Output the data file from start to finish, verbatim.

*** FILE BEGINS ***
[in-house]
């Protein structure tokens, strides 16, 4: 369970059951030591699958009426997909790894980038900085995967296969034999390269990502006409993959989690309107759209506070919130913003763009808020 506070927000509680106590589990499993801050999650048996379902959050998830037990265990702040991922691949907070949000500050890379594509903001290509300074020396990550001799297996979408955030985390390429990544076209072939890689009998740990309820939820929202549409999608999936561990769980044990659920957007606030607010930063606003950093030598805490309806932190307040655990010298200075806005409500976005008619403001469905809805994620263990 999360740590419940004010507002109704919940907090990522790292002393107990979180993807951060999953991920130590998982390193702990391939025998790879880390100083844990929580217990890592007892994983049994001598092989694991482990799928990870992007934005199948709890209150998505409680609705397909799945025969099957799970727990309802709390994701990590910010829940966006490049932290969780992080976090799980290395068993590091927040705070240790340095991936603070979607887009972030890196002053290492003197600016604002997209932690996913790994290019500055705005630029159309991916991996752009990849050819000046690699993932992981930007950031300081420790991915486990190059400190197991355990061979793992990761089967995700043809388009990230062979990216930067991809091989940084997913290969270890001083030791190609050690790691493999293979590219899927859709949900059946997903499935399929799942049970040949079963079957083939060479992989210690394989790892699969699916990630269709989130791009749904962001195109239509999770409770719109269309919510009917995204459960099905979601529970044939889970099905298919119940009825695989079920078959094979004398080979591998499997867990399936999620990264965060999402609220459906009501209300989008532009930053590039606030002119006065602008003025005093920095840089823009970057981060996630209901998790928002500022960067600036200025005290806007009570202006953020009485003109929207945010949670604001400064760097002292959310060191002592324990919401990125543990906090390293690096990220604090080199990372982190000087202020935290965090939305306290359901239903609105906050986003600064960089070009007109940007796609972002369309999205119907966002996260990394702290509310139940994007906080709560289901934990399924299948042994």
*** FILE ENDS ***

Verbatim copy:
[in-house]
């Protein structure tokens, strides 16, 4: 369970059951030591699958009426997909790894980038900085995967296969034999390269990502006409993959989690309107759209506070919130913003763009808020 506070927000509680106590589990499993801050999650048996379902959050998830037990265990702040991922691949907070949000500050890379594509903001290509300074020396990550001799297996979408955030985390390429990544076209072939890689009998740990309820939820929202549409999608999936561990769980044990659920957007606030607010930063606003950093030598805490309806932190307040655990010298200075806005409500976005008619403001469905809805994620263990 999360740590419940004010507002109704919940907090990522790292002393107990979180993807951060999953991920130590998982390193702990391939025998790879880390100083844990929580217990890592007892994983049994001598092989694991482990799928990870992007934005199948709890209150998505409680609705397909799945025969099957799970727990309802709390994701990590910010829940966006490049932290969780992080976090799980290395068993590091927040705070240790340095991936603070979607887009972030890196002053290492003197600016604002997209932690996913790994290019500055705005630029159309991916991996752009990849050819000046690699993932992981930007950031300081420790991915486990190059400190197991355990061979793992990761089967995700043809388009990230062979990216930067991809091989940084997913290969270890001083030791190609050690790691493999293979590219899927859709949900059946997903499935399929799942049970040949079963079957083939060479992989210690394989790892699969699916990630269709989130791009749904962001195109239509999770409770719109269309919510009917995204459960099905979601529970044939889970099905298919119940009825695989079920078959094979004398080979591998499997867990399936999620990264965060999402609220459906009501209300989008532009930053590039606030002119006065602008003025005093920095840089823009970057981060996630209901998790928002500022960067600036200025005290806007009570202006953020009485003109929207945010949670604001400064760097002292959310060191002592324990919401990125543990906090390293690096990220604090080199990372982190000087202020935290965090939305306290359901239903609105906050986003600064960089070009007109940007796609972002369309999205119907966002996260990394702290509310139940994007906080709560289901934990399924299948042994």